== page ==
Kids of all ages go bananas for Fota Wildlife Park (even the teens who claim to be too cool for penguins—you’re never too old for penguins). A 20-minute drive from Cork, Fota Wildlife Park is one of Ireland’s best places to visit for its “behind-the-scenes” tour, during which guests feed penguins, get super close to baby cheetahs, and stroll with giraffes.
A 1700s-era paradise, the Powerscourt Estate boasts a “house” (which we all know is a mansion) surrounded by 49,000 acres of gardens and forests. As one of Ireland’s top 10 things to do, the Powerscourt Estate is ideal for letting the kids explore to their hearts’ content, then settling in for the estate’s world-famous outdoor plays—currently, Peter Pan. Ireland travel experts recommend purchasing tickets online ahead of time.
Planting a kiss on Blarney Castle’s magic stone is a total must-do in Ireland, not in the least for the incredible legend behind it. Kids and adults alike will get a good laugh out of being carried upside down to kiss an ancient stone. Blarney Castle is only a 15-minute drive from Cork, so be sure to allow at least a day to check out Cork’s awesome things to do.
Pro tip: Looking for more awesome day trips from Cork? Ask your Irish trip planner for their suggestions—they’ll whip together an itinerary that hits all of County Cork’s coolest spots.
Okay, so this essential Ireland must-do, unfortunately, doesn’t involve bouncing around in zero gravity, but the strange rock formations and cliffs at Burren National Park will make your kids believe they’re walking on the moon. This unique activity is perfect for encouraging your kids’ sense of adventure—the entire family can interact with nature by hiking Burren’s trails, meeting farm animals at the Burren Nature Sanctuary, and discovering fossils in the rock fields.
As one of Belfast’s best things to do, the Titanic Museum’s immersive atmosphere and interactive exhibits are very kid-friendly and hands-on. (Essentially your kids will be learning without even knowing it.) You’ll explore the Titanic’s nine recreated decks, sip tea by the infamous Grand Staircase, and see rescued artifacts firsthand. While the Titanic’s demise can be a fairly heavy subject, the museum does a fantastic job of making the information accessible and appropriate for kids.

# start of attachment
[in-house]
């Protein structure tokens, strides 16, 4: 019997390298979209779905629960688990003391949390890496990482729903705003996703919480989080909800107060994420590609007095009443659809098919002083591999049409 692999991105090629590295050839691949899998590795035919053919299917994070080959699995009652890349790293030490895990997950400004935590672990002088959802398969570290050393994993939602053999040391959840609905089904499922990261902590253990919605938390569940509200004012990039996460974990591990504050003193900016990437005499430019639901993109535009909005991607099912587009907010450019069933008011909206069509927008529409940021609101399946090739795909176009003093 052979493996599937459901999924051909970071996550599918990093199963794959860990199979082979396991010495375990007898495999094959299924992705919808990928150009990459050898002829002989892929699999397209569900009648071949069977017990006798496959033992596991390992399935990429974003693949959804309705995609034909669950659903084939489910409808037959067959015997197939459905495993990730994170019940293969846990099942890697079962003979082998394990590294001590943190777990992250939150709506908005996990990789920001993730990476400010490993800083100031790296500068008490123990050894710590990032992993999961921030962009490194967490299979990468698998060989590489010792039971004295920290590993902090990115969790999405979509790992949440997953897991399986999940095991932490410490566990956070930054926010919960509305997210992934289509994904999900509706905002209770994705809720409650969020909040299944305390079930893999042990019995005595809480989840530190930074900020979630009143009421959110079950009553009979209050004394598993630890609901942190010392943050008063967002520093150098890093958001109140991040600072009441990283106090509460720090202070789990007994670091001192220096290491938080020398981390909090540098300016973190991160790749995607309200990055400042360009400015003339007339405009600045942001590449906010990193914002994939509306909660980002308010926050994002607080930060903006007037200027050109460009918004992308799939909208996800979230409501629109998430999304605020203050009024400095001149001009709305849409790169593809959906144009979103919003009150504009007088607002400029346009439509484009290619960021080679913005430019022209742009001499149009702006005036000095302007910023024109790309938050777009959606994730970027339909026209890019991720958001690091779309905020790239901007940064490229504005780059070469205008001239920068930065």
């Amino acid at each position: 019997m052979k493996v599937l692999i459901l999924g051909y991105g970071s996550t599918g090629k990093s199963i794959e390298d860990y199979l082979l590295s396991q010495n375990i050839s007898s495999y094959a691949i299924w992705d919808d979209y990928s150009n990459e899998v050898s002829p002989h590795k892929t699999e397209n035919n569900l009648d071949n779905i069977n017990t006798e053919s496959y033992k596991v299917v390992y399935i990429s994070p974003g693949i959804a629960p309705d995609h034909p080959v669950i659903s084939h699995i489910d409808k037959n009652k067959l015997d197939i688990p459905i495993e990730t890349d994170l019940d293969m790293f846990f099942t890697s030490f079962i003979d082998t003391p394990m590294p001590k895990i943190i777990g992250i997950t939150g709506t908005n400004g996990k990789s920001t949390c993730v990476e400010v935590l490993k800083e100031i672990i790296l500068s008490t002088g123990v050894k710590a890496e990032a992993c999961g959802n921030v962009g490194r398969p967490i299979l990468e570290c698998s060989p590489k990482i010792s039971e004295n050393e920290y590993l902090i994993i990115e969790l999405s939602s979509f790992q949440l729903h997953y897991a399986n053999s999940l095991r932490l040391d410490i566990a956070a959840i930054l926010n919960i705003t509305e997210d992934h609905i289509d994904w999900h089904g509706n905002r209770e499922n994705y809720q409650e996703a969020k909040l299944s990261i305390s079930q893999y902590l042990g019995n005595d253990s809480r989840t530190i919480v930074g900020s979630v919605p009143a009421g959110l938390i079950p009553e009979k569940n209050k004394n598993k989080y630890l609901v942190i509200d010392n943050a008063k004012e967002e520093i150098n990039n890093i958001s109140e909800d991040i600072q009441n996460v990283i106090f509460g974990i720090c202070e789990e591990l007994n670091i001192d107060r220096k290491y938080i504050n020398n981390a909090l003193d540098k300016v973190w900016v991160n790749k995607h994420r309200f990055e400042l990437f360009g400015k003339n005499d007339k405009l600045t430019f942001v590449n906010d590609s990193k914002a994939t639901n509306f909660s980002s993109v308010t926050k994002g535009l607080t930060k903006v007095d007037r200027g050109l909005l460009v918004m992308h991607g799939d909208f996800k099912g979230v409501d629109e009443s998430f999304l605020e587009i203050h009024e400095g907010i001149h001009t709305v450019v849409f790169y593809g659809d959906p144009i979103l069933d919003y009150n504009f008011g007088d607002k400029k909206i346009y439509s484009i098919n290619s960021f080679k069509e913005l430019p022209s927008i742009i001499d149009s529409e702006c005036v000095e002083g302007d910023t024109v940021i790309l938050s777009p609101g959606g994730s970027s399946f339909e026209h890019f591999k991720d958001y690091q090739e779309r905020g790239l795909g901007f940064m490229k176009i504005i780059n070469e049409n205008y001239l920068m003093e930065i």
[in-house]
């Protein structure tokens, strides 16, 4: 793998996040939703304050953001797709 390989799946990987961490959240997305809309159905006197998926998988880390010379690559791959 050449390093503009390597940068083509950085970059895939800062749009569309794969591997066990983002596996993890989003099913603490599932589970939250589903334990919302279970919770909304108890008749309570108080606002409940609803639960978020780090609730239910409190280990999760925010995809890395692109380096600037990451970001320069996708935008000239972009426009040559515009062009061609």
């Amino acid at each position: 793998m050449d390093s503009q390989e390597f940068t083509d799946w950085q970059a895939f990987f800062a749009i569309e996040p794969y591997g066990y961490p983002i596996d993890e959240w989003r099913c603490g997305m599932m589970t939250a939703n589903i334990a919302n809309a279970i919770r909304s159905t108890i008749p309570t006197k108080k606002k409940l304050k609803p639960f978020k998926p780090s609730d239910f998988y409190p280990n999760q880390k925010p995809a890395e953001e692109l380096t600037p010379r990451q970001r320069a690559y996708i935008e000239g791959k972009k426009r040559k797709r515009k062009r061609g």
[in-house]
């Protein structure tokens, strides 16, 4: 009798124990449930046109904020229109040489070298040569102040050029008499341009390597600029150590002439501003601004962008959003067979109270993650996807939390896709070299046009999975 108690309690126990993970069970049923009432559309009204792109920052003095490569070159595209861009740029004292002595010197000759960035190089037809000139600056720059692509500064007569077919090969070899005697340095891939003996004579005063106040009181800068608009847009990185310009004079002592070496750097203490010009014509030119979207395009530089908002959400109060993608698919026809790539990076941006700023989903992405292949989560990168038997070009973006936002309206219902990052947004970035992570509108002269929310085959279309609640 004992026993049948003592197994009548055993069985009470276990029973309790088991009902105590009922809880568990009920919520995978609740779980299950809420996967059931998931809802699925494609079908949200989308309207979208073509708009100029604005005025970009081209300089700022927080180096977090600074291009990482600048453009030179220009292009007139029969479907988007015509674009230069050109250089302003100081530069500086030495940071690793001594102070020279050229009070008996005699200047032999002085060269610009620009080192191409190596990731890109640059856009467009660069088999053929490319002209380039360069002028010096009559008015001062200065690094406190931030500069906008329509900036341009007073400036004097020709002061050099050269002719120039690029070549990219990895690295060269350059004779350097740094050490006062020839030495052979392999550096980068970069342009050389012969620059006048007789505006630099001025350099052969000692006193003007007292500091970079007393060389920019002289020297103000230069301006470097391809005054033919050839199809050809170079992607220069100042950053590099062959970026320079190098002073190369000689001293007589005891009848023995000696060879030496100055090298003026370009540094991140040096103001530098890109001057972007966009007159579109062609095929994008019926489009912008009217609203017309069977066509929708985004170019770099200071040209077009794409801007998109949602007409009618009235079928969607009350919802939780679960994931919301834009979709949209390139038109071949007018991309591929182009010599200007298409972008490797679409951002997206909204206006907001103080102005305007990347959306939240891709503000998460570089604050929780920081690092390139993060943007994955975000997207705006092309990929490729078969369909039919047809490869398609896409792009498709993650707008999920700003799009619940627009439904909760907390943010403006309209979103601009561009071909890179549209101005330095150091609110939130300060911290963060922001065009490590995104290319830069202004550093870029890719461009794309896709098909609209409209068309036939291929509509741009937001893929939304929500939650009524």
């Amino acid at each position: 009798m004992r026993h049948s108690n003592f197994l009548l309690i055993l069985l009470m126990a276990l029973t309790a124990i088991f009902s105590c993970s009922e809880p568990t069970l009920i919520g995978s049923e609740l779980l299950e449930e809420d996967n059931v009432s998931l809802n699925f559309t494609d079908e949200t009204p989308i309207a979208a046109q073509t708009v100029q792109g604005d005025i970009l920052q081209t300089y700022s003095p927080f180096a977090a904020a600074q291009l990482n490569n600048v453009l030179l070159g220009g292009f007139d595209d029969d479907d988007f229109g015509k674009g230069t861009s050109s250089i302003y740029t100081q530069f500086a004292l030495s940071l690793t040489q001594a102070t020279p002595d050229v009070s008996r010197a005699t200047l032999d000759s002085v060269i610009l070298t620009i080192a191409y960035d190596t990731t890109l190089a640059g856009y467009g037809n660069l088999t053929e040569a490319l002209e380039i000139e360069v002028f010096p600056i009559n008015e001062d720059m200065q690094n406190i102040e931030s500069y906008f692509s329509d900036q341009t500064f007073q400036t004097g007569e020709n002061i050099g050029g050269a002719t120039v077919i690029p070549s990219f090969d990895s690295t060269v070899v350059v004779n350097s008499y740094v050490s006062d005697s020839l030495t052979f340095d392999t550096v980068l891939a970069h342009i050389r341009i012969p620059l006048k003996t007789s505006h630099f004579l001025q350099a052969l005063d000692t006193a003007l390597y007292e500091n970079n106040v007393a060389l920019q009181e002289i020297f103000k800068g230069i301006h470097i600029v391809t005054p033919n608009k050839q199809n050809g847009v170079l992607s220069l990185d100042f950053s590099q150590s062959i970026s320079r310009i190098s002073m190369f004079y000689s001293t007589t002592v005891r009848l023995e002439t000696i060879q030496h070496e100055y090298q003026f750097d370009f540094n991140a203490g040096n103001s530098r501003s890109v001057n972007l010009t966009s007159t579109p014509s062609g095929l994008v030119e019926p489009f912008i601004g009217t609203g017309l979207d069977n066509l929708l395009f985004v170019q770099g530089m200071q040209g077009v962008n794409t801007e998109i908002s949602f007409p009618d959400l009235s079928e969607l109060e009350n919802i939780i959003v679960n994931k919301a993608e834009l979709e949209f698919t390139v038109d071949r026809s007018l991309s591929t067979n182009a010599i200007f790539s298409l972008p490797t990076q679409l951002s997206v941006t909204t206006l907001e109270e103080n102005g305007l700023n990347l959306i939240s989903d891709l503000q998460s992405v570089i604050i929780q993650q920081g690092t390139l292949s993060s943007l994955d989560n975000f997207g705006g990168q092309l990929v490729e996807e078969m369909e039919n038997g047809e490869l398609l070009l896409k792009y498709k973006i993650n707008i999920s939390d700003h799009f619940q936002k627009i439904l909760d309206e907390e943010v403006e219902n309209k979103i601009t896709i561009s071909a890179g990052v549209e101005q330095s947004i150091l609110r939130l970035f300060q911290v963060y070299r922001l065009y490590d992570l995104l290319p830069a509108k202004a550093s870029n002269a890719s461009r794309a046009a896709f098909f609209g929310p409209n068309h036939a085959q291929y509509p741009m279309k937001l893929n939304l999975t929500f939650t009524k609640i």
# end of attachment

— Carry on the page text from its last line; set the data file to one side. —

Pro tip: Not many tourists also know about other incredible Titanic locations around Ireland. Ask a local history expert about visiting the Titanic’s final departure point in Cobh (one of our favorite Irish towns to visit) and the Titanic Pub and Kitchen in Belfast.
Bring your kids’ dreams of becoming a Jedi (and let’s be real, yours too) with a visit to Skellig Michael. Yes—the craggy islands featured in Star Wars: The Force Awakens and The Last Jedi, actually exists! Found off Ireland’s west coast, you’ll have to hop on a boat to access Skellig Islands—you can grab a ride from Portmagee, Caherdaniel, or Ballinskelligs Pier.
Pro tip: Talk to an Irish local about the best ways to see more real-life movie locations that both kids and adults simply adore, like the Cliffs of Moher (The Princess Bride), Lemon Rock (Harry Potter and the Half-Blood Prince), and the Magillycuddy Mountains (Lassie).
Just 15 minutes from downtown Cork, the CIT Blackrock Castle Observatory is far enough from the city lights for perfect views of constellations, galaxies, and planets. The CIT Observatory is easily one of Ireland’s best things to do, namely because it blends Irish history and alien encounters, an unlikely pairing that you won’t find anywhere else in the world. The CIT Observatory also offers tour suggestions specifically for teens and kids—talk about out of this world.
Just 45 minutes away from Dublin, you’ll find 800 acres of rolling pastures, peaceful gardens, and hundreds of gorgeous studs. (Disclaimer: We’re talking studs as in horses.) They’re all part of the Irish National Stud and Gardens, where your kids can fulfill their lifelong dreams of riding ponies, petting baby horses, and caring for majestic stallions. In addition, the Irish National Stud and Gardens offer plenty of fun for all ages, like Japanese gardens and fairy trails.
Want to add some adrenaline to your family trip? Donegal’s white water rapids will feed your kids’ wild side. Plus, on a hot summer day, there’s nothing better than catching waves on the River Este. If you have small children, take the intensity down a notch with canoeing or kayaking nearby Lough Derg. Whichever you choose, ask a local expert which water tour groups are most locally-trusted and reliable.
For a family vacation filled with adventure, prioritize a day trip to the Maghera Caves, a Donegal must-do that curious kids love to explore. These 20 eerie caves and tunnels are located beneath Donegal’s Slievetooey Mountain. When you’re finished adventuring, kick back at Maghera Beach—also a perfect opportunity to let the kids’ energy wear down (but does it ever truly?).
Pro tip: Locals report that the tides near the beach can be strong, so ask a Donegal local about beach conditions before you go.
These fun things to do in Ireland with kids (whether you're exploring with toddlers or teens) are bound to make everyone a fan of the Emerald Isle. But to get the most out of your trip connect with a local to create a personalized itinerary. Based on their insider knowledge of Ireland, they’ll build a one-of-a-kind adventure that suits your family’s interests and budget perfectly. Learn more.